One area that this paper does not focus on is client language away from change or “sustain talk” (ST). Recent research has highlighted the importance of ST, and a composite variable of CT and ST has been shown to be associated with positive behaviour outcomes [7]. ST does not map directly onto the motivation continuum since AM and CM in SDT refer to different reasons to engage in a behaviour (as expressed in CT) rather than reasons not to engage in a behaviour (as expressed in ST). Also, amotivation—as understood from an SDT perspective—is lacking the intention to act/acting without intent while ST refers to a desire to continue with an existing way of acting rather than making a change. Future research might focus on resolving how the concept of ST fits within the SDT theoretical framework. It might be important to consider how autonomous or controlled reasons not to engage in a behaviour or to maintain the status quo might be related to outcomes.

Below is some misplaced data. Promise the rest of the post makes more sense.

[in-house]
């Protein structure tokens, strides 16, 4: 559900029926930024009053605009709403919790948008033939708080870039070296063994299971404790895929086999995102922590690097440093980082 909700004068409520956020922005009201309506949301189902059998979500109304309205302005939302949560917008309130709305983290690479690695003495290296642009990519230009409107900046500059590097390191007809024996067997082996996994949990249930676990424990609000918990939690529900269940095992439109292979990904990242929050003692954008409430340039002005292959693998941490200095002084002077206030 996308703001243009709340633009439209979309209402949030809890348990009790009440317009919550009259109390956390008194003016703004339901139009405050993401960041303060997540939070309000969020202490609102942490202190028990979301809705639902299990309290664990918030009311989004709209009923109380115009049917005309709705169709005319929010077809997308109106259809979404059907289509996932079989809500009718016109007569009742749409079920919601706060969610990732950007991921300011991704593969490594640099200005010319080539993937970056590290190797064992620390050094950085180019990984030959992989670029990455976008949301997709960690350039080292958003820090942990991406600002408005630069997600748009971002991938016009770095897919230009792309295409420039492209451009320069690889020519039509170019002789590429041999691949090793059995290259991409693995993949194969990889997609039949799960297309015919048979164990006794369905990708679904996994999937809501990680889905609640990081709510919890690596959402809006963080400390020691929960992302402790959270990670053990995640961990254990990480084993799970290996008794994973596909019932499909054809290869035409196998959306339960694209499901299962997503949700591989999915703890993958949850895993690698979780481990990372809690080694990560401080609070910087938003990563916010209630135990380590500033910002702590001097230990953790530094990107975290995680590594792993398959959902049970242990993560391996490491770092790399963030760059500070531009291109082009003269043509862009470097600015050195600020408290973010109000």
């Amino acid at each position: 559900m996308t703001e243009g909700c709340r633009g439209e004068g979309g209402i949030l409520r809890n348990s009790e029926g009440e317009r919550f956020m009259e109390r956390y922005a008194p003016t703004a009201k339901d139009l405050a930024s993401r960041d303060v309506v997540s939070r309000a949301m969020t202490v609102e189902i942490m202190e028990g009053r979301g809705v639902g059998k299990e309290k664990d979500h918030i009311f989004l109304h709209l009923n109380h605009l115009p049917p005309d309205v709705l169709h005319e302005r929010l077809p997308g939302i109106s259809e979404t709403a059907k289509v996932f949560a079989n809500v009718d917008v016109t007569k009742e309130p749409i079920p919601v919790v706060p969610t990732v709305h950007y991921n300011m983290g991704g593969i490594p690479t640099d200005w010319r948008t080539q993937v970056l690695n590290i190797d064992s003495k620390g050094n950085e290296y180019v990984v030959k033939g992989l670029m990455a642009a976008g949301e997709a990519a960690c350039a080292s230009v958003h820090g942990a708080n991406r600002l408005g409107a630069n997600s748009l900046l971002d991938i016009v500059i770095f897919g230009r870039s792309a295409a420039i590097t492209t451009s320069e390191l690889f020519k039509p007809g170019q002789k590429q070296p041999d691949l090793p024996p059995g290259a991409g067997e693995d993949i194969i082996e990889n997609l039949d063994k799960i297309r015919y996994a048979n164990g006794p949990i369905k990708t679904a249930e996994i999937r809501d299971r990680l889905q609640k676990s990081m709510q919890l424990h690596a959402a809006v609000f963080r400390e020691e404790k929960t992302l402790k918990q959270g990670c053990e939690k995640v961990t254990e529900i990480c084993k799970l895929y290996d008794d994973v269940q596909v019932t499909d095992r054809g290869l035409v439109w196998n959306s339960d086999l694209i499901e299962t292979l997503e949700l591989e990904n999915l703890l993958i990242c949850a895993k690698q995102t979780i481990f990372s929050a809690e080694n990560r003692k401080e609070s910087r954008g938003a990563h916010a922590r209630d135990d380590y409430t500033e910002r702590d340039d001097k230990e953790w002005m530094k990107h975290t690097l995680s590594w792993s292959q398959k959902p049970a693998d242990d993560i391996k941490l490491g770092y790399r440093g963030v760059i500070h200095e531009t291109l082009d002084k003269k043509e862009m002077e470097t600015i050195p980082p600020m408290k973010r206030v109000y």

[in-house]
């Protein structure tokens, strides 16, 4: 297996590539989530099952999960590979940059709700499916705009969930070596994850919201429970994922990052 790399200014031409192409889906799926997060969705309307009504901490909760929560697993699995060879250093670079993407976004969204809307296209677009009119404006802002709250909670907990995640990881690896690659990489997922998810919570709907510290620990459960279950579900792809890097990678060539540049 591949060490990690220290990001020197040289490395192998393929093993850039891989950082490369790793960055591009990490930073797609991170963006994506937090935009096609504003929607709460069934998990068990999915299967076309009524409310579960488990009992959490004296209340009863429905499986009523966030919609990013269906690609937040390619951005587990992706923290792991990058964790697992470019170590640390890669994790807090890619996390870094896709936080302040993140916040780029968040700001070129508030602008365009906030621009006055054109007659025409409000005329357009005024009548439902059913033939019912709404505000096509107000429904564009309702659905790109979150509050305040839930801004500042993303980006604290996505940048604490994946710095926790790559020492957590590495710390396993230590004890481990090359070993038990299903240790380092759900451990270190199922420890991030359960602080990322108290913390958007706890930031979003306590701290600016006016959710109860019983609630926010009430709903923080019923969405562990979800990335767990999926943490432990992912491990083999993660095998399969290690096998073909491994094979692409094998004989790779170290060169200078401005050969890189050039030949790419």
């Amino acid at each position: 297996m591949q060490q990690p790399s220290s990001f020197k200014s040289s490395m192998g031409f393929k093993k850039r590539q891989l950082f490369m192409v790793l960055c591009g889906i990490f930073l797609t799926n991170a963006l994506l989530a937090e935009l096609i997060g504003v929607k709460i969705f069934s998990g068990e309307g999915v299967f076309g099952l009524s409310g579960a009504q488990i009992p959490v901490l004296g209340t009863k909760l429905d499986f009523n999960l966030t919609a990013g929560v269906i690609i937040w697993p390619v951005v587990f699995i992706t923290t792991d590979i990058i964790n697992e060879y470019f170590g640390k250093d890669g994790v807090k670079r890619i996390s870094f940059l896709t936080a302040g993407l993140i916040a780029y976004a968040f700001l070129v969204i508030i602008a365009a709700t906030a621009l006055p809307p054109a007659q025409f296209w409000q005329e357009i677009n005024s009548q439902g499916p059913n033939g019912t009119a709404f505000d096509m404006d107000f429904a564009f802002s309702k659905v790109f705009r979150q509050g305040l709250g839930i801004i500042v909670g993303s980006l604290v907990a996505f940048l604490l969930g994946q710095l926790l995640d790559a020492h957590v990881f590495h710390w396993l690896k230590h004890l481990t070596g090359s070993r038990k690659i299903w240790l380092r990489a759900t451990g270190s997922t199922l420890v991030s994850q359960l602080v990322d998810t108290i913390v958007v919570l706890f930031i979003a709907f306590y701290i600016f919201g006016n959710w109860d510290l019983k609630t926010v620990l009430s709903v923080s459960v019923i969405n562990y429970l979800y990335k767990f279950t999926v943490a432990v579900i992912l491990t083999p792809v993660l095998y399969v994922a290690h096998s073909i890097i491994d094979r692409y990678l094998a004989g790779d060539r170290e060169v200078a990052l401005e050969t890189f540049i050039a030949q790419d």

Although the SDTCS appears promising, further research is needed to establish its reliability and refine criteria. For example, it would be helpful to develop criteria that could further enhance inter-rater agreement alongside further refinement of the coding tool, a longer coding training requirement, and closer exploration of statements where there is a lower level of agreement.